While NASA’s James Webb Space Telescope — which is scheduled to launch in 2018 — will be capable of finding signs of life on nearby exoplanets, a broad and bona fide hunt for life beyond Earth’s neighborhood will require bigger spacecraft that are not even on the agency’s books yet, experts say.

“To find evidence of actual life is going to take another generation of telescopes,” JWST telescope scientist Matt Mountain, director of the Space Telescope Science Institute in Baltimore, said July 14 during a NASA briefing. “And to do that, we’re going to need new rockets, new approaches to getting into space, new approaches to large telescopes — highly advanced optical systems.” 

The $8.8 billion JWST features 18 hexagonal mirror segments that will work together to form one 6.5-meter mirror — larger than any other mirror that’s ever flown in space, NASA officials said. For comparison, the Hubble Space Telescope sports a 2.4-meter primary mirror.

JWST is optimized to view in infrared light. The telescope should be able to do lots of different things during its operational life, researchers say, including scanning the atmospheres of alien planets for oxygen and other gases that could be produced by living organisms. 

JWST will work in concert with another NASA space mission in this regard, performing follow-up observations on promising nearby worlds found by the agency’s Transiting Exoplanet Survey Satellite (TESS), which is scheduled to blast off in 2017.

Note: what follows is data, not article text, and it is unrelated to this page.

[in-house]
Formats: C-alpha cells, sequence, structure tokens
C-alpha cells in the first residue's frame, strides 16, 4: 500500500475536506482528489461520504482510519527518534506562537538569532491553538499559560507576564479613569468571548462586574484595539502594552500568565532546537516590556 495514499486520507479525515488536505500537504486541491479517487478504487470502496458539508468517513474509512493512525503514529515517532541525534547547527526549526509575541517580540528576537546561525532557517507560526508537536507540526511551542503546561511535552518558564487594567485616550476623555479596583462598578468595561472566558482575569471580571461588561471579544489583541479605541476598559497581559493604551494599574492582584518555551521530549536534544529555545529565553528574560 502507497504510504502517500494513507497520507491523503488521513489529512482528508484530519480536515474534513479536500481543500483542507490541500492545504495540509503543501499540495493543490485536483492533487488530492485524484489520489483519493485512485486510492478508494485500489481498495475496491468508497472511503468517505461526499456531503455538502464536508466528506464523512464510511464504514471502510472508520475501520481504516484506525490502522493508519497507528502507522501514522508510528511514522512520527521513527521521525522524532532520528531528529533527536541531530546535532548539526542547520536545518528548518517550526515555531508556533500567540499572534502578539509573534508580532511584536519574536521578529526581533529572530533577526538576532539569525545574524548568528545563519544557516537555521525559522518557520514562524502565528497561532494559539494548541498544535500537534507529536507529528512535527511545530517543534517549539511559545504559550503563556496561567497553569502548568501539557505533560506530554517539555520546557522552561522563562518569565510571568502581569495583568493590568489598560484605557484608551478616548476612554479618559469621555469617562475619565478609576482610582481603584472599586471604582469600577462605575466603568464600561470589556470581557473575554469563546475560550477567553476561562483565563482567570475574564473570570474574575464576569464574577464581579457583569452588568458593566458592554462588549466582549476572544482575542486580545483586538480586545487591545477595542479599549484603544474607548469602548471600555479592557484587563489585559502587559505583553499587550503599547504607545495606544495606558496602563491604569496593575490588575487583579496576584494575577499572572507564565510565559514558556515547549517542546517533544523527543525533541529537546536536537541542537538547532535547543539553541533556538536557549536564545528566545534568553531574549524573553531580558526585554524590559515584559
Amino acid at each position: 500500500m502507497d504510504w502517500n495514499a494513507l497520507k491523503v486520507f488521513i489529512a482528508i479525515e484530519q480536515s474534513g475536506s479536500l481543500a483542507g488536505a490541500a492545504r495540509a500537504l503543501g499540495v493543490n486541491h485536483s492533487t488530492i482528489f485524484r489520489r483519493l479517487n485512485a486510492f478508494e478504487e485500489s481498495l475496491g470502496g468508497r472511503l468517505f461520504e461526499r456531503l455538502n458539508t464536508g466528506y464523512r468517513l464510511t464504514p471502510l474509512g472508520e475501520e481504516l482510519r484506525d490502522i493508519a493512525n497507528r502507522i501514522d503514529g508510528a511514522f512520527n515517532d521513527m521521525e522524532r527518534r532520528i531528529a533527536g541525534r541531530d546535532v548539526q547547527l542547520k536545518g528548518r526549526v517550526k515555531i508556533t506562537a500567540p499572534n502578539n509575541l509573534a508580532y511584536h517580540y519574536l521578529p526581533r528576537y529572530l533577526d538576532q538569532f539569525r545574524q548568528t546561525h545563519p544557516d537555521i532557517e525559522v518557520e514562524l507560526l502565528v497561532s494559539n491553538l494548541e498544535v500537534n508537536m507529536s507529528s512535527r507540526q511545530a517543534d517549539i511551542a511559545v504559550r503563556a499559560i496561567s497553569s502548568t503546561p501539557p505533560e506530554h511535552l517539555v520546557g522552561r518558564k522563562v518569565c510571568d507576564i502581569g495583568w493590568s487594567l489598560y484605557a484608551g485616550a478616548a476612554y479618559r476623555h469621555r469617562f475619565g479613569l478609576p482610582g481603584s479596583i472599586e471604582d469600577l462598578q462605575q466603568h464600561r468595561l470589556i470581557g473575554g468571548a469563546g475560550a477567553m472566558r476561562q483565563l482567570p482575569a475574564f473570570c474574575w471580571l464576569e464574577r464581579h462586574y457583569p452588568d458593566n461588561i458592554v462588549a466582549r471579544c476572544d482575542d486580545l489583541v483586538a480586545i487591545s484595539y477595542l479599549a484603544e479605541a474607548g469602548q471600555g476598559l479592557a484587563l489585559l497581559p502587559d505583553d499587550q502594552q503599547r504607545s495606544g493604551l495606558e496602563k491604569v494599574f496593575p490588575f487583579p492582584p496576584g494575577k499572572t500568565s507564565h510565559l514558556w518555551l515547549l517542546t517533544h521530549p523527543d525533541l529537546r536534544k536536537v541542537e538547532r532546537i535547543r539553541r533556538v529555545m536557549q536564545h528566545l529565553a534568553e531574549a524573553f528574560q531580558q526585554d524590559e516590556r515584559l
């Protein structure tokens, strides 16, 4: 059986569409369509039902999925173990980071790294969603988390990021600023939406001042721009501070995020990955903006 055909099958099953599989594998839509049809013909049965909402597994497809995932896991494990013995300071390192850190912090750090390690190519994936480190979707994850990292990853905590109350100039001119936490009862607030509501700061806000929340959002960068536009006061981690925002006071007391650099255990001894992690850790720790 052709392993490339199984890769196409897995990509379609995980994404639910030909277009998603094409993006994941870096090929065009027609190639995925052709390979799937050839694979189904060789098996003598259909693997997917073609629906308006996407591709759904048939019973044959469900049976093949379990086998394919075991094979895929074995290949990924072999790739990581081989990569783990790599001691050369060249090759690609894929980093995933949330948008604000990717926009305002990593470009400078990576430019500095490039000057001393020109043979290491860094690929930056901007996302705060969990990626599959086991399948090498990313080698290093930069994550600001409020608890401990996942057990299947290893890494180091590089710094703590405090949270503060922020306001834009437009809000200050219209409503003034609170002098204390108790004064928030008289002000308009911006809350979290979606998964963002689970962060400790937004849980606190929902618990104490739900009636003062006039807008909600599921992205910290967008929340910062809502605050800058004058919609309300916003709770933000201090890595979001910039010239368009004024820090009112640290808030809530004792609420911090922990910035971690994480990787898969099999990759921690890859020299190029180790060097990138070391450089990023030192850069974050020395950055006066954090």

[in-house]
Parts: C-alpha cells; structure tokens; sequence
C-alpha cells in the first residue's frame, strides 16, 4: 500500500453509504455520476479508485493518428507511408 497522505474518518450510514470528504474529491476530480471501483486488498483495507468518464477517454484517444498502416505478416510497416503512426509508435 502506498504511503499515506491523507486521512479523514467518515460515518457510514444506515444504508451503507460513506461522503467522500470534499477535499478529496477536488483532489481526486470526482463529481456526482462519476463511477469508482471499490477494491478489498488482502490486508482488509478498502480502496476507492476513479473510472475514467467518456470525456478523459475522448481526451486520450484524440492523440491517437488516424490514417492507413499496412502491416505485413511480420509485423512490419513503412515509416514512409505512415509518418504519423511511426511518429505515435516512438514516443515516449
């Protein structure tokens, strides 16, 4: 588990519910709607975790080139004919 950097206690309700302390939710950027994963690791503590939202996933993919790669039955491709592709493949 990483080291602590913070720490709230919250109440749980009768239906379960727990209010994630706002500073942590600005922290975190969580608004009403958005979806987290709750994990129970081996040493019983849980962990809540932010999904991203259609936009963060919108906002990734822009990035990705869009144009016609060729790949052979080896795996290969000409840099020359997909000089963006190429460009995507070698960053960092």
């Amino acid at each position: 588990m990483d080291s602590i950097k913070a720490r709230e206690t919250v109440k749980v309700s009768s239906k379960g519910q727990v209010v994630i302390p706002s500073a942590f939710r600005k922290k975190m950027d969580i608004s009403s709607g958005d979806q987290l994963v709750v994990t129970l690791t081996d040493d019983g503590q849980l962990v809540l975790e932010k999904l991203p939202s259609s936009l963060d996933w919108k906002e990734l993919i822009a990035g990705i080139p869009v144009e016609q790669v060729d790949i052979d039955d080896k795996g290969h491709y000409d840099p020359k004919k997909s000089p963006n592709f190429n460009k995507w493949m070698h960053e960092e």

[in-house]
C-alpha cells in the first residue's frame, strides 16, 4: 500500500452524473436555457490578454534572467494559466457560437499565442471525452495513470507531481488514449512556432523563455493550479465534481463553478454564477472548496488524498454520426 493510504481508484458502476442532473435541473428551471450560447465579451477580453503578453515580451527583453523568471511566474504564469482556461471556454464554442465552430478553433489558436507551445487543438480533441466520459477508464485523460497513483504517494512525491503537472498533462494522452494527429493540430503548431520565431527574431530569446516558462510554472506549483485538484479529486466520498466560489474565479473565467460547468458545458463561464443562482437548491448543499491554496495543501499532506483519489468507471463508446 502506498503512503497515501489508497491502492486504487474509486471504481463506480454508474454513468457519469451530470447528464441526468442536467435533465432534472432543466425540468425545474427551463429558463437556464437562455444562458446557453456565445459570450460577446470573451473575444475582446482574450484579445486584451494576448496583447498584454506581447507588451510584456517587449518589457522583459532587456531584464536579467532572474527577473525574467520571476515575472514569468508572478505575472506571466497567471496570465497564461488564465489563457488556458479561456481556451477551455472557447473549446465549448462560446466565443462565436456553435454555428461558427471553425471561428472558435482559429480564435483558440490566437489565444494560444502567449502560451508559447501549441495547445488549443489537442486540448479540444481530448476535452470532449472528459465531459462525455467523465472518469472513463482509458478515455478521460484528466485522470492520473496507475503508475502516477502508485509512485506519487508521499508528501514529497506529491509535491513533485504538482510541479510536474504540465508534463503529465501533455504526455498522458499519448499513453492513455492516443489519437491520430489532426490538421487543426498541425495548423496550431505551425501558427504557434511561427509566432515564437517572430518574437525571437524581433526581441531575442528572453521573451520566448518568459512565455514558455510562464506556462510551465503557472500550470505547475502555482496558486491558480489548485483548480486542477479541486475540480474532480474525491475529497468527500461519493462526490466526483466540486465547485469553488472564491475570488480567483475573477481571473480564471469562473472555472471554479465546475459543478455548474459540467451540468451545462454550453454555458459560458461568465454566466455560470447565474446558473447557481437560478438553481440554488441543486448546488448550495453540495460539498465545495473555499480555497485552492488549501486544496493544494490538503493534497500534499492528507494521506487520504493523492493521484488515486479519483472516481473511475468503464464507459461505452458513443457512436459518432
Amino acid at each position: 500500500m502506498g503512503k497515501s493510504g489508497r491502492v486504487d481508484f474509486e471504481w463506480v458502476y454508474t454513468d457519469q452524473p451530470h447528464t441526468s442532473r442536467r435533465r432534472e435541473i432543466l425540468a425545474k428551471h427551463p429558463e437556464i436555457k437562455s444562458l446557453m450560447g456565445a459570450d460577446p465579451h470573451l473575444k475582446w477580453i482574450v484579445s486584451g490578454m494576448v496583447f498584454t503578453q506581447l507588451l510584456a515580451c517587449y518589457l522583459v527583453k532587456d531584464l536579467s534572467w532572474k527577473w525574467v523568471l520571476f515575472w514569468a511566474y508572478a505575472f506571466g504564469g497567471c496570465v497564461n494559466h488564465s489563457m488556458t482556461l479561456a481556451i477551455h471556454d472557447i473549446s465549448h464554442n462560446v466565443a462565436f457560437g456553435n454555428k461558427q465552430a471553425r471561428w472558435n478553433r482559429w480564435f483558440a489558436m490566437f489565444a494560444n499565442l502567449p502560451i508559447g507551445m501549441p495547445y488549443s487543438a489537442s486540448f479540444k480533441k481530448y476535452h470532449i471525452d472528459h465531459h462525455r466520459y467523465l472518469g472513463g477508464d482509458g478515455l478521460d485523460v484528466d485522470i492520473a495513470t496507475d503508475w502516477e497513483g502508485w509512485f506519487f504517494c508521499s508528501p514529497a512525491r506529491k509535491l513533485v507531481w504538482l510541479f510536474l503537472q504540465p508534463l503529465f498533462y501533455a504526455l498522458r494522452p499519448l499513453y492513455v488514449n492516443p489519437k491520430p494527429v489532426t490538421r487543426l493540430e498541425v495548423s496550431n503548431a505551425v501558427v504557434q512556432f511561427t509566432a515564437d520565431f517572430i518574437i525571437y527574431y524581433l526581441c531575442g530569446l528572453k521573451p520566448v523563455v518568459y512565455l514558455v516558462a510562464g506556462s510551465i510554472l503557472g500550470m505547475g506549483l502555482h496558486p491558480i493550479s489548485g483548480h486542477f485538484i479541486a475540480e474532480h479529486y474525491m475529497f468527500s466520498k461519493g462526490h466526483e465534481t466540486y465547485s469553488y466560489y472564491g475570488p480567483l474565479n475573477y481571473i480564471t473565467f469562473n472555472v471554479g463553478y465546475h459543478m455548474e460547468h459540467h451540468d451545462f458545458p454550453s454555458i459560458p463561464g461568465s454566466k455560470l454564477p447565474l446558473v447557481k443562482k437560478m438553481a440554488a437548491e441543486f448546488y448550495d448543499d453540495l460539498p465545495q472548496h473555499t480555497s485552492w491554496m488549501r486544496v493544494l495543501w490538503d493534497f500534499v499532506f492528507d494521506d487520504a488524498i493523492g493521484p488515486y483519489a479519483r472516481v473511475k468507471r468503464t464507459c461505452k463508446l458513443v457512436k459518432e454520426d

“With the James Webb, we have our first chance — our first capability of finding signs of life on another planet,” Massachusetts Institute of Technology astrophysicist Sara Seager said during the briefing. “Now nature just has to provide for us.”

But nature may not be so willing, at least during the JWST mission, Seager and other experts stressed. And it all comes down to numbers.

The Milky Way galaxy teems with at least 100 billion planets, 10 to 20 percent of which, Mountain said, likely circle in their host star’s “habitable zone” — that just-right range of distances that could allow liquid water to exist on a world’s surface. If there is nothing terribly special about Earth, then life should be common throughout the cosmos, many scientists think.

But most exoplanets are very far away, and all of them are faint. JWST, while large by current standards, will not have enough light-collecting area to investigate more than a handful of potentially habitable planets, researchers say.

A spacecraft with a 10-meter mirror would give researchers a much better chance of finding biosignatures in alien atmospheres, but Mountain would like something even bigger. “With a 20-meter telescope, we can see hundreds of Earth-like planets around other stars,” he said. “That’s what it takes to find life.”

There are no concrete plans to build and launch such a large space telescope, whose size would pose a number of logistical and engineering challenges. However, JWST is a potentially big step along the way to this goal.

For example, the JWST team figured out how to make mirror segments with incredible precision — a skill that could come in handy down the road.

“They’re basically perfect,” said JWST senior project scientist John Mather of NASA’s Goddard Space Flight Center in Greenbelt, Maryland, who won a Nobel Prize in 2006 for his work with the agency’s Cosmic Background Explorer satellite. “If we were to expand the mirror to the size of the continental United States, the mirror would be accurate to within 3 inches [about 7.5 centimeters],” Mather said. “This is completely amazing technology we have now mastered and are using.”